ทำความเข้าใจสภาพคล่องในระบบเศรษฐกิจไทย

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Given its vague definition, ‘liquidity’ in the economic context has oftentimes been precariously used by most analysts and commentators. In the last article, we clarified this vagueness by proposing the Gross Domestic Liquidity (GDL) as a measure of liquidity in an economy. Now, we will further discuss what we have learnt from our GDL and its implications.

To briefly recap, the GDL as a measure of liquidity is comprised of 3 ‘liquid’ tanks – market, banking, and real economy. Nevertheless, liquidity isn’t a closed system. Hence, there must be leakage/injection channels. We have identified two – external (in-outflow from abroad through both trade and investment flows) and government intervention.

Is Thai Economy Flooded with Liquidity?

Let’s start with the simplest question. How much liquidity is in the Thai economy currently? According to latest data available, GDL in April was 11.1 trillion baht, increased by 200 billion baht or 1.8% from March.

But does 11.1 trillion baht is too much liquidity?  As there exists no apparent and official level, the approach here is to compare the GDL with its historical standard. In addition, since liquidity is a veil for real economic activities, GDL has to grow accordingly with the economy. Consequently, current GDL is more likely to be more than, say, a year ago. Therefore, we couldn’t directly compare level of GDLs between 2 periods. Some normalization is needed.

By using a statistical technique, we could decompose GDL into 2 components – trend and cycle. As the trend keeps growing overtime, we will focus on the cycle only. If the cycle is at its peak, then we could argue that the liquidity is ‘relatively’ high, and vice versa.

Let’s look at the period of the great flood in 2011 which we saw a significant exodus of liquidity abroad. The cycle suggested that the liquidity cycle dropped to almost -700 billion baht (see the illustration). The lowest point in the history! This provides a reality check that our GDL measure is salient. 

In fact, decomposing GDL into trend and cycle is not only limited to overall GDL. We could do exactly the same process to all sub-components. Consequently, we would also have market, banking, and real economy cycles.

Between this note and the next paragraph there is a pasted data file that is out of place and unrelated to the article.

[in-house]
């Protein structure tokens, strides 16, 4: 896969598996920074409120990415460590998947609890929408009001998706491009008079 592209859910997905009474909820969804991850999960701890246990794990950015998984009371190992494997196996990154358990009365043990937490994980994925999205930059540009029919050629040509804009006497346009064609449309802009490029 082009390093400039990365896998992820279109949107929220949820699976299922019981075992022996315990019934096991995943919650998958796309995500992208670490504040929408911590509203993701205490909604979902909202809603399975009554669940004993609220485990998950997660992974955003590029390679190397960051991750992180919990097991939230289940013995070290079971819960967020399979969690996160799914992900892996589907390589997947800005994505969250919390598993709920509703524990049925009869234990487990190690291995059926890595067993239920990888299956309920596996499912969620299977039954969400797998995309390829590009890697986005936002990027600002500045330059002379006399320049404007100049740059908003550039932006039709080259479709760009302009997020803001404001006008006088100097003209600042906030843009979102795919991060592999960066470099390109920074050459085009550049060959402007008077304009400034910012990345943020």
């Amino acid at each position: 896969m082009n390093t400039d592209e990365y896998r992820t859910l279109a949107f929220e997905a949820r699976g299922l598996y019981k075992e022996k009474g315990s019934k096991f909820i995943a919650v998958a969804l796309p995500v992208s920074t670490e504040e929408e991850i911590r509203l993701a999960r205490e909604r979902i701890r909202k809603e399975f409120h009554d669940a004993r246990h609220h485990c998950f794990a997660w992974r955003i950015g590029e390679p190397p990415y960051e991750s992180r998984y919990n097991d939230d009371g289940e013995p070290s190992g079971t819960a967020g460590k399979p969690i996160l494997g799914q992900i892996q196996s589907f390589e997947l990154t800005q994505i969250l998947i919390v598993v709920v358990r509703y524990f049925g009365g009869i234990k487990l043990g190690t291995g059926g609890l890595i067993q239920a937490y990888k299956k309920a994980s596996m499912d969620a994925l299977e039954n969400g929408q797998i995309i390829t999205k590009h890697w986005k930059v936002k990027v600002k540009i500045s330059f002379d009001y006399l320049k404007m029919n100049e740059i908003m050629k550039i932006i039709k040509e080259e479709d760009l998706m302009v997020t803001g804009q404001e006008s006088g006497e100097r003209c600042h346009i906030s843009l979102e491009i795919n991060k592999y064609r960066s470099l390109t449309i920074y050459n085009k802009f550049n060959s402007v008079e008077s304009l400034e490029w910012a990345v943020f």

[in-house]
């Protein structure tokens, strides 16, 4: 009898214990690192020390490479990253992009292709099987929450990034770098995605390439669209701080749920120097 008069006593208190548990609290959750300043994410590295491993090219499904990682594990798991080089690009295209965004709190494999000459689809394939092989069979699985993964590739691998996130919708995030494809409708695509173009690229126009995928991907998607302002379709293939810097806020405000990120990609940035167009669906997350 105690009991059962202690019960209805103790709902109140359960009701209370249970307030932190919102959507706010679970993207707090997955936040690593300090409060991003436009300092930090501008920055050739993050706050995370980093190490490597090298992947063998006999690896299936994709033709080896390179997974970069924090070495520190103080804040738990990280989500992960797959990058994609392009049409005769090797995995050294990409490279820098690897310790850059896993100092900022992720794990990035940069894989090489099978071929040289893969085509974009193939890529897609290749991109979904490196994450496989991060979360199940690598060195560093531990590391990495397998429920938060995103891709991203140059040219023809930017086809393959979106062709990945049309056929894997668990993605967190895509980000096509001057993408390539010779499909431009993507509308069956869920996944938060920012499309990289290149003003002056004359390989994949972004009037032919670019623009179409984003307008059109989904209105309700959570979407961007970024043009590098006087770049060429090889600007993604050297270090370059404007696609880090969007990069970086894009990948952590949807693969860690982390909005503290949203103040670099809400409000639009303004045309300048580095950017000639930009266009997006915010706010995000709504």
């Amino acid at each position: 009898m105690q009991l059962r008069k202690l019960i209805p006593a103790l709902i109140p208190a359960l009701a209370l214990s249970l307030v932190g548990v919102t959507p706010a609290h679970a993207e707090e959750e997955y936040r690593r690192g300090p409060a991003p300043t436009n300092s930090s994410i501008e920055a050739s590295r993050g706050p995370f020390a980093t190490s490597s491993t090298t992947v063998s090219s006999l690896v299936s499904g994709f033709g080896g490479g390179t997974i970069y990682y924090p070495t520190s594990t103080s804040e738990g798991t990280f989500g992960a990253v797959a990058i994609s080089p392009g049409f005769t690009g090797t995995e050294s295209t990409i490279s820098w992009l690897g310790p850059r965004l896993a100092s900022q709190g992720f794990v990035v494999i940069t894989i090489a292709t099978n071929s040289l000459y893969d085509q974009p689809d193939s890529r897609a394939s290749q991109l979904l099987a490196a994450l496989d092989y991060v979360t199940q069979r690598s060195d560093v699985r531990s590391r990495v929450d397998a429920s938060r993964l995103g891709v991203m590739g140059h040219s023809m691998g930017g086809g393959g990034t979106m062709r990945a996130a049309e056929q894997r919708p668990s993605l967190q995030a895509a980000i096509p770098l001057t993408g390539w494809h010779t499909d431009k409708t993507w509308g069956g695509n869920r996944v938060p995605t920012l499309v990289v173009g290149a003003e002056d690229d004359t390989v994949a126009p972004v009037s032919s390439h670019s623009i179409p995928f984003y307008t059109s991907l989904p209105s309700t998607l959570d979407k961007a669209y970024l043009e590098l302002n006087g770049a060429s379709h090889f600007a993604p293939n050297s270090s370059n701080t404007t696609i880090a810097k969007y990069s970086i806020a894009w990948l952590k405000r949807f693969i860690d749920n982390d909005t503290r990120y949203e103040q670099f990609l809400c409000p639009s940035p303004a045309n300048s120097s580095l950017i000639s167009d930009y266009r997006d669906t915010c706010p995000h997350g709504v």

Now that everything is in place, we could answer if Thai economy is actually flooded with liquidity as many have claimed. And the result is……...yes. 

As of April 2016, the cycle of GDL was 270 billion baht above the ‘normal’ level represented by the trend, which is among the highest level in the past 7 years! Hence, we could confirm that Thai economy is experiencing a surge in liquidity.

Looking into more detail, we found that the surge in liquidity is stored in the banking tank! As a matter of fact, the cycle of liquidity in banking tank reaches the highest level since the data is available.

What could explain this phenomenon? Before tackling this question, let’s see a bit more information. First, the GDL cycle has started to increase since early this year. Second, not only banking cycle, market cycle has been increasing sharply as well. Additional hint: Fed funds rate. Any guess?

It’s the delay of Fed funds rate hike! In December 2015, Fed raised its policy rate for the first time in almost a decade. This event caused a huge amount of money to flow back to the U.S., draining our liquidity along the way. At that time, the market expected Fed funds rate to be additionally raised for 4 times in 2016. However, as U.S. and global economies are softer than expected and yes with recent overshadowing Brexit, now people only expected at most 1 rate hike this year. Inevitably, money flew back into emerging markets – including Thailand.   

GDL and Loan-and-Deposit Management

Now that we know the state of liquidity. It is interesting to turn the attention to the implication of liquidity on the Thai banking system.

Let’s look at banks’ loan-and-deposit management. Every bank wants to issue new loans which are largely financed by deposits. So, if a bank wants to significantly boost loans, it must boost deposit as well. But too much deposit comes with higher cost. Therefore, loan and deposit must be managed together in a timely and efficient manner.

Given its significance, there is one crucial ratio – L/D ratio. Essentially, it’s loan over deposit. On average, L/D ratio of Thai banking system is around 95%. If L/D ratio is higher (lower), it means liquidity in loan-and-deposit management is tighter (looser) than usual.

Since there is a range of acceptable L/D ratio, accurately predicting it will be tremendously helpful in planning loan-and-deposit strategy. For example, if L/D ratio is expected to be too high, then the bank may want to preemptively acquire new deposits before other banks in order to maintain the L/D ratio at a comfortable level with lower competition.

So, could the GDL predict the L/D ratio? Yes, it could! In fact, it’s market and banking components which could be the predictor of the L/D ratio. In other words, if we expect these 2 components to continue to increase, L/D ratio will be expected to fall. Consequently, the bank may not need to actively acquire new deposits.

The implication of GDL on bank management is only one of many possible implications. It could help answering how much volatility in Thai liquidity system is affected from external factors? How much liquidity will be squeezed if Fed starts to increase its rate again? What is the direction of bond yields? Among them, we are at least confident to say, or know what we are saying, that Thai economy is flooded with liquidity.

(Published in Bangkok Post on July 1, 2016)

TMB Analytics is the economic analysis unit of TMB Bank. Behind the Numbers is co-authored by Peerawat Samranchit and Naris Sathapholdeja. They can be reached at tmbanalytics@tmbbank.com

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